|By now most of you, like
us here at the Institute farm, have your crops pretty well planted,
first-cutting hay is almost done, and it’s time to get back
to the dreaded task of managing weeds.
Our corn is up, and everything is lookin’ good. But for
how long? We’ve used both a rotary hoe and a tine weeder on
our crops for “blind cultivation,” and that seems to
have done a decent job. There are some small weeds poking through
that are already too large for the hoe or weeder to get. That’s
where the cultivator comes in.
You really need to be out there checking your crops and monitoring
the weed pressure on a daily basis. Things change quickly this time
of year. A quick look over the fence at my garden at home clearly
points that out. It seems like I went from no weeds one day to a
real mess a few days later. Fortunately that’s at home, not
here at the Institute.
Generally speaking, if you wait until you see weeds, the first
flush has already “beaten you to the punch.” Rotary
hoes and tine weeders work on weeds that are in the white root stage.
This is when you can lightly dig around in the soil with a pen knife
and see those white hair like seedlings of weeds but before they
are well rooted with green tops.
We are just beginning our cultivation of row crops as this article
is being written, so it is far too early to tell you how it is all
going to turn out. But there are some basic things to keep in mind
as you begin your weed management strategy. First is to realize
that cultivating weeds is more art than science. You can’t
just set up the equipment and go from field to field or crop to
crop. Fine tuning the equipment is very important. Keep in mind
that any weeds that escape each pass have a better and better chance
to be there at the end of the season.
As the season progresses, spend some time assessing the successes
and failures of your strategy, your timing and your equipment setup.
Make some notes for next year—write-‘em down or you’ll
forget. This way, each year you’ll improve upon the success
rate as you gain experience.
Don’t expect perfection but work toward it. You’re
bound to make mistakes. You’ll miss some weeds, tear out some
crop, work in soil that’s too wet or too dry or maybe invent
a mistake I haven’t even thought of yet. That’s all
part of the process of learning. The goal should be to strive toward
perfect weed control but to be realistic in what we can do.
Replace worn parts. Yes, those shovels that are worn down to the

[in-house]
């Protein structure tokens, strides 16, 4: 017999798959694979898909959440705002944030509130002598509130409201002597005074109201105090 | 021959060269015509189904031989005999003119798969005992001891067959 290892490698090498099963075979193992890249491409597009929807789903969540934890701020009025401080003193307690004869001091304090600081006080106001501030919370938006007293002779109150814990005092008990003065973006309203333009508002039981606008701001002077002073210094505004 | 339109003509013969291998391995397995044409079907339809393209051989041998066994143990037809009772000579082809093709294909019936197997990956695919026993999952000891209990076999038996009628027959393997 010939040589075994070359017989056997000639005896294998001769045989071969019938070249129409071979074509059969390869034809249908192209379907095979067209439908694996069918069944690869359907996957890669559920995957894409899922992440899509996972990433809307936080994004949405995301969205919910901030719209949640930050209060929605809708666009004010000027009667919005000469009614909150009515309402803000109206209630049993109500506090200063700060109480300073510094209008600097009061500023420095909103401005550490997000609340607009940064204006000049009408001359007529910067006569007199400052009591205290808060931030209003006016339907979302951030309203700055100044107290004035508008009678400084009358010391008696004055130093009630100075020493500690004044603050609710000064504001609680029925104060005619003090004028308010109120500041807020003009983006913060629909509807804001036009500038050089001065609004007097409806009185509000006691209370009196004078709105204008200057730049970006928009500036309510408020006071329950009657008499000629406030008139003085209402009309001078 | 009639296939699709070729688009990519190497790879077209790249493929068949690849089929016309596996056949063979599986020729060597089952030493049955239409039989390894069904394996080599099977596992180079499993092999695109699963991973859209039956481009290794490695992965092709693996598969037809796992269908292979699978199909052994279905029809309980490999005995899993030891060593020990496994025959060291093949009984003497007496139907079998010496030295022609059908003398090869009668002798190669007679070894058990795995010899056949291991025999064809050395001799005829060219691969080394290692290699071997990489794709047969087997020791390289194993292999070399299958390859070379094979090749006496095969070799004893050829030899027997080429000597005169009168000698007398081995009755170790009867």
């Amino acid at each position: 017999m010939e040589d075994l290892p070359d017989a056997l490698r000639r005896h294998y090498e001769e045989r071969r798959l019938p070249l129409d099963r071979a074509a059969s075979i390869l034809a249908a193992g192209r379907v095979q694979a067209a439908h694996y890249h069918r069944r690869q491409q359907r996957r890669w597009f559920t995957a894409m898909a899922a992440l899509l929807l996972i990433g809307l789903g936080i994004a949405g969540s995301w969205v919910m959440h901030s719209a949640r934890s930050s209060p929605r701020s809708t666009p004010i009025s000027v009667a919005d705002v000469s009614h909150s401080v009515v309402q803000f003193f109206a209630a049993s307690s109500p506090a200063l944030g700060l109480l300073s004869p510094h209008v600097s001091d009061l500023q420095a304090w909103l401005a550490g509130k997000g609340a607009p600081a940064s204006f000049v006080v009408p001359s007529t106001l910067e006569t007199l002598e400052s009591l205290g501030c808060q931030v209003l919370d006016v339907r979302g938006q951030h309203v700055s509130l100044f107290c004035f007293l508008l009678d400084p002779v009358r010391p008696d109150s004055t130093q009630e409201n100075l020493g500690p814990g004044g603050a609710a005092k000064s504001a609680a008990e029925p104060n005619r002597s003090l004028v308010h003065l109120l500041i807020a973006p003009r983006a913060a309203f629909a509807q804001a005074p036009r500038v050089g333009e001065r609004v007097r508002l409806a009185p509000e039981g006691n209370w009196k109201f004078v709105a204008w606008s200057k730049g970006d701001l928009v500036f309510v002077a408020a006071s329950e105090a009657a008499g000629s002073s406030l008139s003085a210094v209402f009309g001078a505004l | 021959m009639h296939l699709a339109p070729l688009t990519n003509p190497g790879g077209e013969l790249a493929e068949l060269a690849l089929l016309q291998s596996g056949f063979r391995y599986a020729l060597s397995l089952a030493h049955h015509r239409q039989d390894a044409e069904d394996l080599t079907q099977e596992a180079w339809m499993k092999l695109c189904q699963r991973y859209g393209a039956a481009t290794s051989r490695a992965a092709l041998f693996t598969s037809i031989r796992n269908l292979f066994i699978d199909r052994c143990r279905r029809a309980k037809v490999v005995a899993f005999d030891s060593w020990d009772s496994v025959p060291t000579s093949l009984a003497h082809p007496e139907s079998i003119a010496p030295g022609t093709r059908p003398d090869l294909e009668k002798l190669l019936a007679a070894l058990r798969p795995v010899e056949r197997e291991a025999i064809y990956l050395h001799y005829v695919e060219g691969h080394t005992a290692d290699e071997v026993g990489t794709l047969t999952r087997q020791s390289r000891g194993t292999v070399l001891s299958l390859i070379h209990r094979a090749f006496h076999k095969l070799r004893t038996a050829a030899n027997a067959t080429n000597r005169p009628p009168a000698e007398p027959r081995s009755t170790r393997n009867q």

shank, those spoons on the old rotary hoe, or the discs that are
only 8 inches around instead of 12 inches. You can’t expect
worn-out tools to do a proper job. That’s not to say that
older equipment won’t work, just that you need to replace
those worn parts of the tool that work in the soil. Sweeps need
to be the right width to cover the surface area or work to the proper
depth. This will be money well spent. I had a fellow tell me that
rotary hoes don’t work on his farm, and when we took a look
at what he was using it was shot. All the spoons were worn down
to posts. There was no way this tool could properly remove weeds.
Once the hoe was rebuilt, he said he didn’t know it could
work so well.
And last but not least, don’t be afraid to innovate. Change
your tools. Try different sweeps, switch to a curved knife, or try
a spider wheel where a disc once was used. The folks I know who
are the best cultivators are the ones who are always trying to improve
the equipment and time things just a little bit better. If the new
changes aren’t working, go back to what did or try another
improvement. Check on what other folks are doing but keep in mind
what works for them may not be the best tool for you. You may have
different soil, different crops, different weeds or even just different
likes. The thing is to be creative and open to trying something
new. But don’t throw out what works in the process.
If you’re like me you’ll end up with more weeds than
you’d like but fewer than you or the crop can tolerate. June
or July is the best time of the year to evaluate your weed management
strategies. Determine what worked and why or why not, make those
notes on paper and file them away for reading next winter. I hate
to make promises I can’t keep, but I will promise you that,
no matter how well you did this year, next year the weeds will come
From One Farm to Another